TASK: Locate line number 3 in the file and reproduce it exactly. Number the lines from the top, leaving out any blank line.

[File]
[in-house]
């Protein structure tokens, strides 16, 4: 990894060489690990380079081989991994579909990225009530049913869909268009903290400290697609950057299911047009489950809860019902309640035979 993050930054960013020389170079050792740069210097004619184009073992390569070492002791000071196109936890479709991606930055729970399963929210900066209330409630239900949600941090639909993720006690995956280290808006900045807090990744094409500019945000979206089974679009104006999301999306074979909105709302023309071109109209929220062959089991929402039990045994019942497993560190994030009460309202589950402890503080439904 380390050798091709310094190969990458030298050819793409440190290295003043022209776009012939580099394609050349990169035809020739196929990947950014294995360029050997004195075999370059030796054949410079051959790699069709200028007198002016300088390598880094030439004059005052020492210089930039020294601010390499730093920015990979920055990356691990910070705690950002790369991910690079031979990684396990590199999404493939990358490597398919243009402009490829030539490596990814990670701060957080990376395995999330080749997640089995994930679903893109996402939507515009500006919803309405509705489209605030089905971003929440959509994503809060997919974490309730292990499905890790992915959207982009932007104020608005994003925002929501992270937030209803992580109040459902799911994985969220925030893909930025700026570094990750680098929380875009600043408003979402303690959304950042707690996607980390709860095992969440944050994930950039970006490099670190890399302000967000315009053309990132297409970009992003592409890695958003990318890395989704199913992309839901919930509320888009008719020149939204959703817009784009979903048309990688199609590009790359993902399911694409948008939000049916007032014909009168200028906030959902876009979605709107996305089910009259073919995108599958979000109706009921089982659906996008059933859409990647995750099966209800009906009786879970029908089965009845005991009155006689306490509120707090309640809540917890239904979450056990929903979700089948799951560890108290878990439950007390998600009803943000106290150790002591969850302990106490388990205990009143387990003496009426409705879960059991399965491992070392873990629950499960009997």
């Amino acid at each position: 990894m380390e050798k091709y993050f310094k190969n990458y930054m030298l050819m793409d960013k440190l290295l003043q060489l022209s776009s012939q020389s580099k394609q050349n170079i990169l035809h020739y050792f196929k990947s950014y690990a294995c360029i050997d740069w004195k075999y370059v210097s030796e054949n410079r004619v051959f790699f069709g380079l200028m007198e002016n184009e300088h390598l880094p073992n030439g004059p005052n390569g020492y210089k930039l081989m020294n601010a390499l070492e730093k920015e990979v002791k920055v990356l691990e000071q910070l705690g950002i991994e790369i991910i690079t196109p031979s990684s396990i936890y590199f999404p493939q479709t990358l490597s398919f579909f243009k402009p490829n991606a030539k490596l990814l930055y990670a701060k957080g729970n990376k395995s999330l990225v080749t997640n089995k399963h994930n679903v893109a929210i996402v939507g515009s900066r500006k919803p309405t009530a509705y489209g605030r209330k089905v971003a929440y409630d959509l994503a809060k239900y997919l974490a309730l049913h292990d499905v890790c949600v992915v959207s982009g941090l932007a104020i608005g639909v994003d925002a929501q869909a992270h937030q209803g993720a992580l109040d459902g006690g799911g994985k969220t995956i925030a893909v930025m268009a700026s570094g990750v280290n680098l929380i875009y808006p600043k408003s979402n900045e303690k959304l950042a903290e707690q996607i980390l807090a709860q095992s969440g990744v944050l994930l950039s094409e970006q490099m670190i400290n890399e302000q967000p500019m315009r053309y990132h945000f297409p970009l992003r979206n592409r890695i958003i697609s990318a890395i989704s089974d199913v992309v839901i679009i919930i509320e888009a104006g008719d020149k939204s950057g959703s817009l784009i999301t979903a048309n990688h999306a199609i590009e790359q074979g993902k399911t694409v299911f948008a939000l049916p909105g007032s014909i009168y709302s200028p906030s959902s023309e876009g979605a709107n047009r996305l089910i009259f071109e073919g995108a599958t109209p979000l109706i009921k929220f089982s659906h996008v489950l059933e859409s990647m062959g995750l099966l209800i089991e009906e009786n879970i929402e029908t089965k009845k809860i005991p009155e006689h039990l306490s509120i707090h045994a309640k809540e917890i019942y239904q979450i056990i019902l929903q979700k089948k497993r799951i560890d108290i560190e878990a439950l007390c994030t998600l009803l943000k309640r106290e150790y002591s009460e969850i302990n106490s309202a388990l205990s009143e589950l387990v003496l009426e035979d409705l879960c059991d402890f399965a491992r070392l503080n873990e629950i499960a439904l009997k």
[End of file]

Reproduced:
């Amino acid at each position: 990894m380390e050798k091709y993050f310094k190969n990458y930054m030298l050819m793409d960013k440190l290295l003043q060489l022209s776009s012939q020389s580099k394609q050349n170079i990169l035809h020739y050792f196929k990947s950014y690990a294995c360029i050997d740069w004195k075999y370059v210097s030796e054949n410079r004619v051959f790699f069709g380079l200028m007198e002016n184009e300088h390598l880094p073992n030439g004059p005052n390569g020492y210089k930039l081989m020294n601010a390499l070492e730093k920015e990979v002791k920055v990356l691990e000071q910070l705690g950002i991994e790369i991910i690079t196109p031979s990684s396990i936890y590199f999404p493939q479709t990358l490597s398919f579909f243009k402009p490829n991606a030539k490596l990814l930055y990670a701060k957080g729970n990376k395995s999330l990225v080749t997640n089995k399963h994930n679903v893109a929210i996402v939507g515009s900066r500006k919803p309405t009530a509705y489209g605030r209330k089905v971003a929440y409630d959509l994503a809060k239900y997919l974490a309730l049913h292990d499905v890790c949600v992915v959207s982009g941090l932007a104020i608005g639909v994003d925002a929501q869909a992270h937030q209803g993720a992580l109040d459902g006690g799911g994985k969220t995956i925030a893909v930025m268009a700026s570094g990750v280290n680098l929380i875009y808006p600043k408003s979402n900045e303690k959304l950042a903290e707690q996607i980390l807090a709860q095992s969440g990744v944050l994930l950039s094409e970006q490099m670190i400290n890399e302000q967000p500019m315009r053309y990132h945000f297409p970009l992003r979206n592409r890695i958003i697609s990318a890395i989704s089974d199913v992309v839901i679009i919930i509320e888009a104006g008719d020149k939204s950057g959703s817009l784009i999301t979903a048309n990688h999306a199609i590009e790359q074979g993902k399911t694409v299911f948008a939000l049916p909105g007032s014909i009168y709302s200028p906030s959902s023309e876009g979605a709107n047009r996305l089910i009259f071109e073919g995108a599958t109209p979000l109706i009921k929220f089982s659906h996008v489950l059933e859409s990647m062959g995750l099966l209800i089991e009906e009786n879970i929402e029908t089965k009845k809860i005991p009155e006689h039990l306490s509120i707090h045994a309640k809540e917890i019942y239904q979450i056990i019902l929903q979700k089948k497993r799951i560890d108290i560190e878990a439950l007390c994030t998600l009803l943000k309640r106290e150790y002591s009460e969850i302990n106490s309202a388990l205990s009143e589950l387990v003496l009426e035979d409705l879960c059991d402890f399965a491992r070392l503080n873990e629950i499960a439904l009997k």